Design and plasma deposition of
dispersion-corrected multiband rugate filters
Daniel Poitras, Ste ´phane Larouche, and Ludvik Martinu
Inverse Fourier transform method has been commonly used for designing complex inhomogeneous optical
coatings. Since it assumes dispersion-free optical constants, introducing real optical materials induces
shifts in the position of reflectance bands in multiband inhomogeneous minus ?rugate? filters.
propose a simple method for considering optical dispersion in the synthesis of multiband rugate filter
designs.Model filters designed with this method were fabricated on glass and polycarbonate substrates
by plasma-enhanced chemical vapor deposition of silicon oxynitrides and SiO2?TiO2mixtures with
precisely controlled composition gradients. © 2002 Optical Society of America
310.1620, 080.2710, 080.2740, 260.2030, 310.1860.
Inhomogeneous coatings have found a niche among
the traditional optical coatings in specific applications
requiring the isolation of narrow wavelength bands;
these applications, in which rugate filters are fre-
quently used, include, for example, laser protective
eyewear, Raman and fluorescence spectroscopy, visor
displays, and others.The attractive features of inho-
mogeneous optical coatings are their improved optical
performance ?efficient suppression of harmonics1and
sidelobes2in the case of rugate filters and reduction of
scattering?, and enhanced mechanical properties3,4
?low stress and higher scratch and wear resistance?.
Most often, the design of rugate filters is based on
the inverse Fourier transform relation between a
spectral function Q??? and the refractive-index profile
n?z? ?z being the geometric thickness?.5–7
method has also been applied to the design of homo-
geneous multilayer filters.7–9
the method itself are problems, namely those related
However, inherent to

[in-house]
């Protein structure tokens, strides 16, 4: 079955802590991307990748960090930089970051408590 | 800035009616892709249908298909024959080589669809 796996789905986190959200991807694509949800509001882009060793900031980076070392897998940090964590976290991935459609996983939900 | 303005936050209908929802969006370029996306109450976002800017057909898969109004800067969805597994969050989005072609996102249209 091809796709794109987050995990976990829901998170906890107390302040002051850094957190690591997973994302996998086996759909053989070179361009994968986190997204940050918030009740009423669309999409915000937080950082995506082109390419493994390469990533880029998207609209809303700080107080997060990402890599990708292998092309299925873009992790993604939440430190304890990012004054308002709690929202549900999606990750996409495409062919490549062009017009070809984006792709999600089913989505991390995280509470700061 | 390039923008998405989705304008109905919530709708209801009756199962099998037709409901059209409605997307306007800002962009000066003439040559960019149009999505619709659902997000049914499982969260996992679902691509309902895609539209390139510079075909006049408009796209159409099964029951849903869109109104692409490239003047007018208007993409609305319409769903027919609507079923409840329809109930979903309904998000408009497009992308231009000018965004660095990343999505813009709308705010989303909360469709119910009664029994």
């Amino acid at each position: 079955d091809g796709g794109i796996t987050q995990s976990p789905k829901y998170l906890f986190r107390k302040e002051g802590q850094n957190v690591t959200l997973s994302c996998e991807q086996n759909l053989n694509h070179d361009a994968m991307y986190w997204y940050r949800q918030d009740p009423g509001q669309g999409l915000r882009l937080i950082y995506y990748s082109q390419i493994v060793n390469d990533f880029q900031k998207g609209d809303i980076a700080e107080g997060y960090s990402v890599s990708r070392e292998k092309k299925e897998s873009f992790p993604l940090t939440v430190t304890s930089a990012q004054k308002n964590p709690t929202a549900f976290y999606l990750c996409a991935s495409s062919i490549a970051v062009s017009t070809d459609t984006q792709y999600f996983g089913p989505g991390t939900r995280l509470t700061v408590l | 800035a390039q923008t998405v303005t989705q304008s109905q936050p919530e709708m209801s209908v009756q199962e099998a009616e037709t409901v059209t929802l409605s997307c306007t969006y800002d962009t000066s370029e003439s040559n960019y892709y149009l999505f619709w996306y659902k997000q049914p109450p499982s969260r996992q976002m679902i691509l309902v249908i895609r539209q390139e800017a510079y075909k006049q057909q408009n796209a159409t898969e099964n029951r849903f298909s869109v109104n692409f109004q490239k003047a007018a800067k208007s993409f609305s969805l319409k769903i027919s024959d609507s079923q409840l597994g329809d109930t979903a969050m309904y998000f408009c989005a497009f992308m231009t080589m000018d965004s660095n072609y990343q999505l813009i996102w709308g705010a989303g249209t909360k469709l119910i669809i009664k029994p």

to the approximate representation of the Fourier re-
Only approximative Q functions have been
Neither absorption nor dispersion can be con-
sidered in the Fourier transform
Finite substrate and abrupt interfaces, which
can be introduced in the Fourier transform, cannot
easily be considered in the inverse transform, i.e.,
during the design of coatings.
One can address some of these issues by choosing a
more convenient Q??? function10,11or by using an
The problem of dispersion
can be addressed by use of iterations, or it can be
corrected when the inhomogeneous n?z? is trans-
formed into an equivalent two-material multilayer.14
In the present study, we use the inverse Fourier
transform approach and propose a simple way of de-
signing multiband rugate filters while considering the
dispersive optical constants of the materials used for
their fabrication. We then test this approach experi-
mentally by fabricating the designed filters on glass
and on polycarbonate substrates by plasma-enhanced
chemical vapor deposition ?PECVD; for a review, see
Ref. 15?.Two types of materials were used:
phous hydrogenated silicon oxynitride ?SiOxNy?16and
amorphous silicon dioxide?titanium dioxide ?SiO2?
TiO2? mixtures17with graded compositions.
The coatings and filters considered in this study were
fabricated in a capacitively coupled radiofrequency
Experimental Methodology:Plasma Deposition
When this research was performed, the authors were with the
Groupe de Recherche en Physique et Technologie des Couches
Minces ?GCM? and Department of Engineering Physics, E´cole
Polytechnique de Montre ´al, C. P. 6079, Station Centre-Ville, Mon-
tre ´al, Que ´bec H3C 3A7 Canada.
nrc.ca? is now with the Institute for Microstructural Sciences,
National Research Council of Canada, 1200 Montreal Road, Ot-
tawa, Ontario K1A 0R6, Canada.
Received 13 November 2001; revised manuscript received 13
© 2002 Optical Society of America
D. Poitras ?daniel.poitras@
L. Martinu’s e-mail address is
1 September 2002 ? Vol. 41, No. 25 ? APPLIED OPTICS5249
?rf, 13.56 MHz? PECVD system, described in more
detail in previous papers from our laboratory.16,17
mixture of silane ?SiH4?, nitrous oxide ?N2O?, and
ammonia ?NH3? was used for the deposition of SiOxNy
on both glass and polycarbonate substrates, and a
working pressure of 80 mTorr and an rf power of 100
W were used.The gas composition was adjusted by
use of computer-controlled flowmeters for N2O and
NH3, whereas the flow rate of SiH4was kept con-
stant.With basically the same plasma conditions as
above, a constant flow of O2, and computer-controlled
flows of TiCl4and SiCl4, a similar approach was ap-
plied for the deposition of TiO2?SiO2mixtures.
Ex situ transmission and spectroellipsometric
measurements were performed with a Lambda 19
spectrophotometer ?Perkin-Elmer, PerkinElmer In-
struments, Shelton, Connecticut? and a variable-angle
spectroscopic ellipsometer ?J. A. Woollam Company,
Lincoln, Nebraska?, respectively.
ties were determined with the WVASE32 software
?J. A. Woollam Company? and by use of the Cauchy
dispersion formula and the Urbach absorption tail.